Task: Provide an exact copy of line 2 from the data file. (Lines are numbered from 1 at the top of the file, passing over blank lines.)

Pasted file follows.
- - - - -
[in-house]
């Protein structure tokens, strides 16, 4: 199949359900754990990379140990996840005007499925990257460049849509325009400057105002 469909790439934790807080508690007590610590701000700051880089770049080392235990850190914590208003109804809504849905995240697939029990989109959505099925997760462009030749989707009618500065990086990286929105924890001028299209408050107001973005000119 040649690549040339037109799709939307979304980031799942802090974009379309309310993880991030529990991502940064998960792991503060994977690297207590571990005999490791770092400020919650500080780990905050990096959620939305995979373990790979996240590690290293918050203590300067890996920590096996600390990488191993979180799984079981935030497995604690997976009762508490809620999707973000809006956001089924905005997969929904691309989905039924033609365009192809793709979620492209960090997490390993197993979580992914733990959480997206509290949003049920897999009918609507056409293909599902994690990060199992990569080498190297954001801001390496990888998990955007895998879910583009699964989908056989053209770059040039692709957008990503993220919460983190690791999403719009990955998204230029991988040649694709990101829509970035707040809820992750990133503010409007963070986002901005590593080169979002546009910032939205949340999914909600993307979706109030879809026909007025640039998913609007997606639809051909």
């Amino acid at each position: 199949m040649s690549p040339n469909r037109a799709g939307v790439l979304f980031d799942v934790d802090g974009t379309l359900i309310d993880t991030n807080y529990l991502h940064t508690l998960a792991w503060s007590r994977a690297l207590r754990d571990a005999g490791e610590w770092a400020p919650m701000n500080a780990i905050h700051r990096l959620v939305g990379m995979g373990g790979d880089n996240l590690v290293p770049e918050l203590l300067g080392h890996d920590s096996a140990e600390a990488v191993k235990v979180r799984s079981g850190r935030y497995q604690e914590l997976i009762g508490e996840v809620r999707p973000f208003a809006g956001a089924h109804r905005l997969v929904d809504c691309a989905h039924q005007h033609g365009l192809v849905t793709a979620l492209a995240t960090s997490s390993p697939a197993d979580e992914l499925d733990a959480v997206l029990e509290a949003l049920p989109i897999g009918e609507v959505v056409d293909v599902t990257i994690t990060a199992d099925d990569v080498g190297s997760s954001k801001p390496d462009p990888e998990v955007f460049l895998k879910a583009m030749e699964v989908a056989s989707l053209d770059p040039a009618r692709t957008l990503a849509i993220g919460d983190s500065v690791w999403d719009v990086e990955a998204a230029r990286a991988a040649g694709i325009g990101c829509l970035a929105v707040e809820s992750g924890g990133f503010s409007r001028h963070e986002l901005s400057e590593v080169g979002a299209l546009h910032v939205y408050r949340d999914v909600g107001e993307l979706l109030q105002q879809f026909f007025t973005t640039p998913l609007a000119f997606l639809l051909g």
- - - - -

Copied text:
């Protein structure tokens, strides 16, 4: 199949359900754990990379140990996840005007499925990257460049849509325009400057105002 469909790439934790807080508690007590610590701000700051880089770049080392235990850190914590208003109804809504849905995240697939029990989109959505099925997760462009030749989707009618500065990086990286929105924890001028299209408050107001973005000119 040649690549040339037109799709939307979304980031799942802090974009379309309310993880991030529990991502940064998960792991503060994977690297207590571990005999490791770092400020919650500080780990905050990096959620939305995979373990790979996240590690290293918050203590300067890996920590096996600390990488191993979180799984079981935030497995604690997976009762508490809620999707973000809006956001089924905005997969929904691309989905039924033609365009192809793709979620492209960090997490390993197993979580992914733990959480997206509290949003049920897999009918609507056409293909599902994690990060199992990569080498190297954001801001390496990888998990955007895998879910583009699964989908056989053209770059040039692709957008990503993220919460983190690791999403719009990955998204230029991988040649694709990101829509970035707040809820992750990133503010409007963070986002901005590593080169979002546009910032939205949340999914909600993307979706109030879809026909007025640039998913609007997606639809051909």